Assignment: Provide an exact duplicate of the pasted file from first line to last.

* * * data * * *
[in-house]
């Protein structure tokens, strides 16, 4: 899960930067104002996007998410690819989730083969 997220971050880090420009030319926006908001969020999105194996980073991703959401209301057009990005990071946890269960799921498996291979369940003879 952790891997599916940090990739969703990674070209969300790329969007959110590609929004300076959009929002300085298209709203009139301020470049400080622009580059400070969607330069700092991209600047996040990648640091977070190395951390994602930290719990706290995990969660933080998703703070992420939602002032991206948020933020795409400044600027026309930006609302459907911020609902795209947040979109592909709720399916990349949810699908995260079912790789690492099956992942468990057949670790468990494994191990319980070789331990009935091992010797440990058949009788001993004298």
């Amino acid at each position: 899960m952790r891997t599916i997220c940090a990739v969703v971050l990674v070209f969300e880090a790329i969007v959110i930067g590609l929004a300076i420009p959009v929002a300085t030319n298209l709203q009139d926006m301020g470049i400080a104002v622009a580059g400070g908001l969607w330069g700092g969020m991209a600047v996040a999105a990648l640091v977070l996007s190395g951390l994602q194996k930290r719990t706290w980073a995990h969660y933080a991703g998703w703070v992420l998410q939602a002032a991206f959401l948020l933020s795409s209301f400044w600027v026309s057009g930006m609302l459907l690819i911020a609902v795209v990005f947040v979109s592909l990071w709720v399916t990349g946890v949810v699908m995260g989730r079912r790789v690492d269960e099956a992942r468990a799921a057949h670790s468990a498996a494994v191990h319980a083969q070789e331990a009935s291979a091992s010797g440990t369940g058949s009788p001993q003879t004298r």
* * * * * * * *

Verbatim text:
[in-house]
């Protein structure tokens, strides 16, 4: 899960930067104002996007998410690819989730083969 997220971050880090420009030319926006908001969020999105194996980073991703959401209301057009990005990071946890269960799921498996291979369940003879 952790891997599916940090990739969703990674070209969300790329969007959110590609929004300076959009929002300085298209709203009139301020470049400080622009580059400070969607330069700092991209600047996040990648640091977070190395951390994602930290719990706290995990969660933080998703703070992420939602002032991206948020933020795409400044600027026309930006609302459907911020609902795209947040979109592909709720399916990349949810699908995260079912790789690492099956992942468990057949670790468990494994191990319980070789331990009935091992010797440990058949009788001993004298």
């Amino acid at each position: 899960m952790r891997t599916i997220c940090a990739v969703v971050l990674v070209f969300e880090a790329i969007v959110i930067g590609l929004a300076i420009p959009v929002a300085t030319n298209l709203q009139d926006m301020g470049i400080a104002v622009a580059g400070g908001l969607w330069g700092g969020m991209a600047v996040a999105a990648l640091v977070l996007s190395g951390l994602q194996k930290r719990t706290w980073a995990h969660y933080a991703g998703w703070v992420l998410q939602a002032a991206f959401l948020l933020s795409s209301f400044w600027v026309s057009g930006m609302l459907l690819i911020a609902v795209v990005f947040v979109s592909l990071w709720v399916t990349g946890v949810v699908m995260g989730r079912r790789v690492d269960e099956a992942r468990a799921a057949h670790s468990a498996a494994v191990h319980a083969q070789e331990a009935s291979a091992s010797g440990t369940g058949s009788p001993q003879t004298r």